Definitions

from The American Heritage® Dictionary of the English Language, 4th Edition

  • intransitive v. To sink, droop, or settle from pressure or weight.
  • intransitive v. To lose vigor, firmness, or resilience: My spirits sagged after I had been rejected for the job.
  • intransitive v. To decline, as in value or price: Stock prices sagged after a short rally.
  • intransitive v. Nautical To drift to leeward.
  • transitive v. To cause to sag.
  • n. The act or an instance of sagging.
  • n. The degree or extent to which something sags.
  • n. A sagging area; a depression.
  • n. A temporary decline in monetary value.
  • n. Nautical A drift to leeward.

from Wiktionary, Creative Commons Attribution/Share-Alike License

  • n. The state of sinking or bending; sagging.
  • n. The difference in elevation of a wire, cable, chain or rope suspended between two consecutive points.
  • n. The difference height or depth between the vertex and the rim of a curved surface, specifically used for optical elements such as a mirror or lens.
  • v. To sink, in the middle, by its weight or under applied pressure, below a horizontal line or plane; as, a line or cable supported by its ends sags, though tightly drawn; the floor of a room sags; hence, to lean, give way, or settle from a vertical position; as, a building may sag one way or another; a door sags on its hinges.
  • v. To lose firmness, elasticity, vigor, or a thriving state; to sink; to droop; to flag; to bend; to yield, as the mind or spirits, under the pressure of care, trouble, doubt, or the like; to be unsettled or unbalanced.
  • v. To loiter in walking; to idle along; to drag or droop heavily.
  • v. To cause to bend or give way; to load.
  • v. To wear one's trousers so that their top is well below the waist.

from the GNU version of the Collaborative International Dictionary of English

  • n. State of sinking or bending; sagging.
  • intransitive v. To sink, in the middle, by its weight or under applied pressure, below a horizontal line or plane; ; hence, to lean, give way, or settle from a vertical position.
  • intransitive v. Fig.: To lose firmness or elasticity; to sink; to droop; to flag; to bend; to yield, as the mind or spirits, under the pressure of care, trouble, doubt, or the like; to be unsettled or unbalanced.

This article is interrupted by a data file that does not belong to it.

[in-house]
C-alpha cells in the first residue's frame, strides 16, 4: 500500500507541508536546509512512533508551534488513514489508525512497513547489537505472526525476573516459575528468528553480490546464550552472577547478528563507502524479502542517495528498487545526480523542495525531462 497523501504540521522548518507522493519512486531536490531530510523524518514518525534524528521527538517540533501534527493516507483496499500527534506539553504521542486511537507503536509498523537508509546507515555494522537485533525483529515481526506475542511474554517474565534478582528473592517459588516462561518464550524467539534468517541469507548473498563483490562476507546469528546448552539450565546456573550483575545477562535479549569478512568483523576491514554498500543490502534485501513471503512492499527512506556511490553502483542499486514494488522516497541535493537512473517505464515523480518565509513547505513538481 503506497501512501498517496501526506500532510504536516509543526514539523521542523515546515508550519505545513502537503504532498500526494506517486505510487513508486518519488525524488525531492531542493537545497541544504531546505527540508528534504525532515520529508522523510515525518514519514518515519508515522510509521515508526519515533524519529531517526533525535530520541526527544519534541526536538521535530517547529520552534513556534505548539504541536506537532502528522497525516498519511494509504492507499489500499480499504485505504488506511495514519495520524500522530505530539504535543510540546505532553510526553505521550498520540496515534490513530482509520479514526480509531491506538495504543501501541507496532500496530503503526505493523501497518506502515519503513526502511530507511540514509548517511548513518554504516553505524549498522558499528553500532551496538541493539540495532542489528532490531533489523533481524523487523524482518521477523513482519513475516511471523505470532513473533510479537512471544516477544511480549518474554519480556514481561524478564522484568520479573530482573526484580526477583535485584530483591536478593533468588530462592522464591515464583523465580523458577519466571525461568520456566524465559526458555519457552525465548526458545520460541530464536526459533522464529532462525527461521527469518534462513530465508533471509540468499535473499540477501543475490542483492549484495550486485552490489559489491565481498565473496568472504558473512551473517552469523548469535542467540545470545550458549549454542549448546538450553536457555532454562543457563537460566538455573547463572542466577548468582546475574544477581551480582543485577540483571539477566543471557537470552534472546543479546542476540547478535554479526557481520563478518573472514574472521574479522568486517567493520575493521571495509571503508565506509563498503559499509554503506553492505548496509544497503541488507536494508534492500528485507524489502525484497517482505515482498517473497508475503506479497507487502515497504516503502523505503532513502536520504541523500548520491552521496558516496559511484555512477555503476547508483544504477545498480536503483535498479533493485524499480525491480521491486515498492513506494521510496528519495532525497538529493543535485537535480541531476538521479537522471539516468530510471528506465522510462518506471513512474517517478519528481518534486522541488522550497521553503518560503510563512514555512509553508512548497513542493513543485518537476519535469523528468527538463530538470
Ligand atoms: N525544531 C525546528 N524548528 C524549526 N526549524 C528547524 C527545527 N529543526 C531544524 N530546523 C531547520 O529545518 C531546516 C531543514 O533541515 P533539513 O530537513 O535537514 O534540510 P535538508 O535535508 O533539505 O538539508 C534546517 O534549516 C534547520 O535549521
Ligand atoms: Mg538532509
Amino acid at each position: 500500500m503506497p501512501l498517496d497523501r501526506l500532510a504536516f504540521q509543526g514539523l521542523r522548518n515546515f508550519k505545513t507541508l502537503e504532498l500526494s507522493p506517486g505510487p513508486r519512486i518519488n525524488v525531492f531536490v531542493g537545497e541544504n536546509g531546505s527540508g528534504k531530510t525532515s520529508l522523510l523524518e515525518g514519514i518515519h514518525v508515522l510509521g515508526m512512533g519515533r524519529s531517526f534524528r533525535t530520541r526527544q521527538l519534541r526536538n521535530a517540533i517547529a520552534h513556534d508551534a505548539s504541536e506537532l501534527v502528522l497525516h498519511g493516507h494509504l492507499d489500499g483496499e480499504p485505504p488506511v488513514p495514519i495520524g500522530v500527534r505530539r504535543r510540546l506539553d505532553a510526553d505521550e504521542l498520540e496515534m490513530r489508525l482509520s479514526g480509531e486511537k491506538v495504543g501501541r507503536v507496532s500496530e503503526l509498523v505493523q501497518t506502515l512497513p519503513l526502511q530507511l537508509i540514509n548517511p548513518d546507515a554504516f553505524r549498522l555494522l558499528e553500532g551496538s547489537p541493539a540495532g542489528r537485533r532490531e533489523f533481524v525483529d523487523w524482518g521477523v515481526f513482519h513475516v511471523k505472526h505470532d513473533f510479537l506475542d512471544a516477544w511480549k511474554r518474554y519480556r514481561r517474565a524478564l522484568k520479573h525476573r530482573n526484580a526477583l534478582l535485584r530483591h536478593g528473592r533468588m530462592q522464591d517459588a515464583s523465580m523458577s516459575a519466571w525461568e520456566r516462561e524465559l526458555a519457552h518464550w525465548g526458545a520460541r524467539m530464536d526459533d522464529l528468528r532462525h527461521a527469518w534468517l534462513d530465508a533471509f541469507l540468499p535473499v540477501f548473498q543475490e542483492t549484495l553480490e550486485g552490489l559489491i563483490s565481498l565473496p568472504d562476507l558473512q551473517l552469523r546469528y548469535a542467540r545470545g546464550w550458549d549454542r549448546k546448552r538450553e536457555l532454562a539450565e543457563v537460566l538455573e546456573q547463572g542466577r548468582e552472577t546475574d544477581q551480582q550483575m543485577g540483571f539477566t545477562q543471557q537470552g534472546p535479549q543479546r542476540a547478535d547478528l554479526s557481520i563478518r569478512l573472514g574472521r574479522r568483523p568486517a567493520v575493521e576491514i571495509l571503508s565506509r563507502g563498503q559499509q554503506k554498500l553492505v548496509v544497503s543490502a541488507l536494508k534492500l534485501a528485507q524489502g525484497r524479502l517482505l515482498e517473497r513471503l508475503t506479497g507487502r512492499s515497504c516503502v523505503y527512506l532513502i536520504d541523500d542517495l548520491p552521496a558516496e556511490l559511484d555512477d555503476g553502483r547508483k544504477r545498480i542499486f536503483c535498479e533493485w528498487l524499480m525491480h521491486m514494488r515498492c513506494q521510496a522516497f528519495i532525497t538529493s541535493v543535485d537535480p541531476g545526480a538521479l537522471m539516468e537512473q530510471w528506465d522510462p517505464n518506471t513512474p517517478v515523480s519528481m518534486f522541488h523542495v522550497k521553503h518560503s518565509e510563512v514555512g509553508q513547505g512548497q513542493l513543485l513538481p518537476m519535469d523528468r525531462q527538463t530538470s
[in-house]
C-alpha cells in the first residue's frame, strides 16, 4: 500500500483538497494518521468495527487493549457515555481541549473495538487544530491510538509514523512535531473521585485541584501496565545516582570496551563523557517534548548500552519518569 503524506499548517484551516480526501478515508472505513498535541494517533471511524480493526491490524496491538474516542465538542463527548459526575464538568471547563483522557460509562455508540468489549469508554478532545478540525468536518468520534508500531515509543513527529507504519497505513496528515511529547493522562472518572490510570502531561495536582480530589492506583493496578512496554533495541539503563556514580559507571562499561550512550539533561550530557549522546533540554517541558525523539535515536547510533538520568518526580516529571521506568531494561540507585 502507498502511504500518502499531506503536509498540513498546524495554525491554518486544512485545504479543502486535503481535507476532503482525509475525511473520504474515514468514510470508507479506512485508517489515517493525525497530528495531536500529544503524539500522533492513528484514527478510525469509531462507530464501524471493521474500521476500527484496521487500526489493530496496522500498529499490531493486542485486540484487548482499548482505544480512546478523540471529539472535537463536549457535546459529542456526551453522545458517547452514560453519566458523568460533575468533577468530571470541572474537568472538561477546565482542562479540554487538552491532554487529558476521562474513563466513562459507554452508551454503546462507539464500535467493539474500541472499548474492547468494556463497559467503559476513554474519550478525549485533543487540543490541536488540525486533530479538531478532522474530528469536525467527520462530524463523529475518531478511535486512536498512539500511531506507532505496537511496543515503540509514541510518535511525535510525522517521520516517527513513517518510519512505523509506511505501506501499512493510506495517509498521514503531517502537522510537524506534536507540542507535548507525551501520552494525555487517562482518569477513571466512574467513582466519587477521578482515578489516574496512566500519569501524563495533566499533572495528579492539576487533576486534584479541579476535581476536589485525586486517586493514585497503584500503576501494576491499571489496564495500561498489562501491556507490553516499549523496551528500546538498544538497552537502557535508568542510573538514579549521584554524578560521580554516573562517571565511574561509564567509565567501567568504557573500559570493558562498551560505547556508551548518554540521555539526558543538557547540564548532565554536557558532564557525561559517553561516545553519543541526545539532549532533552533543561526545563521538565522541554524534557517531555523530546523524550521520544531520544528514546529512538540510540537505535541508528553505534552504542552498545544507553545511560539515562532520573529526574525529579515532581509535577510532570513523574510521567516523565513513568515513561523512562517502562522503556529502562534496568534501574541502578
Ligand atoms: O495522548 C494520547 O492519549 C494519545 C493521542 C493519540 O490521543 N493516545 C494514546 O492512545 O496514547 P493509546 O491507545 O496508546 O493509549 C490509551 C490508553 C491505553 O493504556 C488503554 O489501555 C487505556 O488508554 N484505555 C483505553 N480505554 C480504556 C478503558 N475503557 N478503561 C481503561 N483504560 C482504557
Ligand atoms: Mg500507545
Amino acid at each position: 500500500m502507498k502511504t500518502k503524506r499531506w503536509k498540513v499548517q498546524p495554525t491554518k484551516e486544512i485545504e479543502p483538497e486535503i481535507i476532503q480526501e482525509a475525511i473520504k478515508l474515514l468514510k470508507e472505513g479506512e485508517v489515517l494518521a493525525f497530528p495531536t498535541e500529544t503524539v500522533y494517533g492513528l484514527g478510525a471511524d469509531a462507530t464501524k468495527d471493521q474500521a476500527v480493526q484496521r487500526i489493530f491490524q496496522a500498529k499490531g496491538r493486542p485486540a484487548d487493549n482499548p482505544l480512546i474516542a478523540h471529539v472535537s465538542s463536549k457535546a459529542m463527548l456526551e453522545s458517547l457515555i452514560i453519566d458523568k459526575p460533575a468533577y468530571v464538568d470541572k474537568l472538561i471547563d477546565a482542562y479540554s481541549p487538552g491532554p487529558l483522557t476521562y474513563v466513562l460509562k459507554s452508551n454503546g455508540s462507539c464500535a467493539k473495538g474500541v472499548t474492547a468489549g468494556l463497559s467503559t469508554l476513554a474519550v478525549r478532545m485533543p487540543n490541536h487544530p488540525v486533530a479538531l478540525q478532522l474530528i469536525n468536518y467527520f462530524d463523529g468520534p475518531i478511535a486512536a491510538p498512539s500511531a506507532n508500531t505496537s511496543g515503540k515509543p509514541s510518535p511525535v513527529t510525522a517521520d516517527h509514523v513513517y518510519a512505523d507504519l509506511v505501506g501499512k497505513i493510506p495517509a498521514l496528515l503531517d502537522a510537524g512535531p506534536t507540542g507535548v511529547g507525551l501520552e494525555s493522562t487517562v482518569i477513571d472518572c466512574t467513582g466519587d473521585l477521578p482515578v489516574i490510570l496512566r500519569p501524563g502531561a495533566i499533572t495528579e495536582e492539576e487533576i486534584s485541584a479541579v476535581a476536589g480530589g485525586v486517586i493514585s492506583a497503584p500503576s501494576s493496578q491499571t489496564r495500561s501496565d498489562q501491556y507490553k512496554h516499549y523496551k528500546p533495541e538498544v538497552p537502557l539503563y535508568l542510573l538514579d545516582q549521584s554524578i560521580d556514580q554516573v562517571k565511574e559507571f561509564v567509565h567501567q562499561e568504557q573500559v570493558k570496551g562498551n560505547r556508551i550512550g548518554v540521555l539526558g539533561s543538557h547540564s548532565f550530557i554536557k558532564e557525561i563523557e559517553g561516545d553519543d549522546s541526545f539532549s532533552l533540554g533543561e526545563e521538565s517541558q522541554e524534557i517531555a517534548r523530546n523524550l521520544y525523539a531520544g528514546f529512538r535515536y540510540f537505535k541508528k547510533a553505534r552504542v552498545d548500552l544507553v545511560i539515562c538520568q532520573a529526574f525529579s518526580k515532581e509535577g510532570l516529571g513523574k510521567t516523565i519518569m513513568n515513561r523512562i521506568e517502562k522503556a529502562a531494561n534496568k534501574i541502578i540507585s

• intransitive v. To loiter in walking; to idle along; to drag or droop heavily.
  • transitive v. To cause to bend or give way; to load.

from The Century Dictionary and Cyclopedia

  • To droop, especially in the middle; settle or sink through weakness or lack of support.
  • Hence To yield under the pressure of care, difficulties, trouble, doubt, or the like; be depressed.
  • To go about in a careless, slovenly manner or state; slouch.
  • Nautical, to incline to the leeward; make lee-way.
  • To cause to droop or bend in the middle, as by an excessive load or burden: opposed to hog.
  • Heavy; loaded; weighed down.
  • n. A bending or drooping, as of a rope that is fastened at its extremities, or of a surface; droop.
  • n. In railroad construction, a depression in the grade of a road; the meeting of a down grade with an up grade. An abrupt sag is objectionable, owing to the varying strains upon the cars of a train passing it, the cars on the up grade being pulled apart and those on the down grade being pressed together, the strains being reversed as each car passes the lowest point of the sag.
  • n. A depression in a crest-line or divide.

from WordNet 3.0 Copyright 2006 by Princeton University. All rights reserved.

  • v. cause to sag
  • n. a shape that sags
  • v. droop, sink, or settle from or as if from pressure or loss of tautness

Etymologies

Middle English saggen, probably of Scandinavian origin; akin to Swedish sacka, to sink.
(American Heritage® Dictionary of the English Language, Fourth Edition)

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